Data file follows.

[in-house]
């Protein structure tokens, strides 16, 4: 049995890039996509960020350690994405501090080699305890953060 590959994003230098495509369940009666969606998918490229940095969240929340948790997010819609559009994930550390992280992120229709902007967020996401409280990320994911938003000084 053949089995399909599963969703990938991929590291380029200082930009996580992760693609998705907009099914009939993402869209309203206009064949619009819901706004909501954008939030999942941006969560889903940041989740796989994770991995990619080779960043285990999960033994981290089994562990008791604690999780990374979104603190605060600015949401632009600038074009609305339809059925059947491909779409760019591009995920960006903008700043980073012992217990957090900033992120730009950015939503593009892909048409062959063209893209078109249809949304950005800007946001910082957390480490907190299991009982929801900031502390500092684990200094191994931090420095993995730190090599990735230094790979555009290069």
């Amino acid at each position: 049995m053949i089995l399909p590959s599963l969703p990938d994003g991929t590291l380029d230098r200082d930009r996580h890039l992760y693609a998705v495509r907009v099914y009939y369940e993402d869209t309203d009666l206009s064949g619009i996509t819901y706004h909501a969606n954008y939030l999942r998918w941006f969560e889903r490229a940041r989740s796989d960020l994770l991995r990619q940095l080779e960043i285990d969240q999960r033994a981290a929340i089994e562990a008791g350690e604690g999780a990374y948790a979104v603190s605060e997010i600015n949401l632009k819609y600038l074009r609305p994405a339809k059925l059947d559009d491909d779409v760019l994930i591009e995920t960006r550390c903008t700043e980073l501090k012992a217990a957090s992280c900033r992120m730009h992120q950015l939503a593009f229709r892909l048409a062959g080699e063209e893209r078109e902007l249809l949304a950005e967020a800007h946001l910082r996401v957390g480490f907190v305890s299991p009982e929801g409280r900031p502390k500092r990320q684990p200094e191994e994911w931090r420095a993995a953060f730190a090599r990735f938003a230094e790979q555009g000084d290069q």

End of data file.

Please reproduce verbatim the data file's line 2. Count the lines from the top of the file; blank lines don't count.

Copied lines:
């Protein structure tokens, strides 16, 4: 049995890039996509960020350690994405501090080699305890953060 590959994003230098495509369940009666969606998918490229940095969240929340948790997010819609559009994930550390992280992120229709902007967020996401409280990320994911938003000084 053949089995399909599963969703990938991929590291380029200082930009996580992760693609998705907009099914009939993402869209309203206009064949619009819901706004909501954008939030999942941006969560889903940041989740796989994770991995990619080779960043285990999960033994981290089994562990008791604690999780990374979104603190605060600015949401632009600038074009609305339809059925059947491909779409760019591009995920960006903008700043980073012992217990957090900033992120730009950015939503593009892909048409062959063209893209078109249809949304950005800007946001910082957390480490907190299991009982929801900031502390500092684990200094191994931090420095993995730190090599990735230094790979555009290069």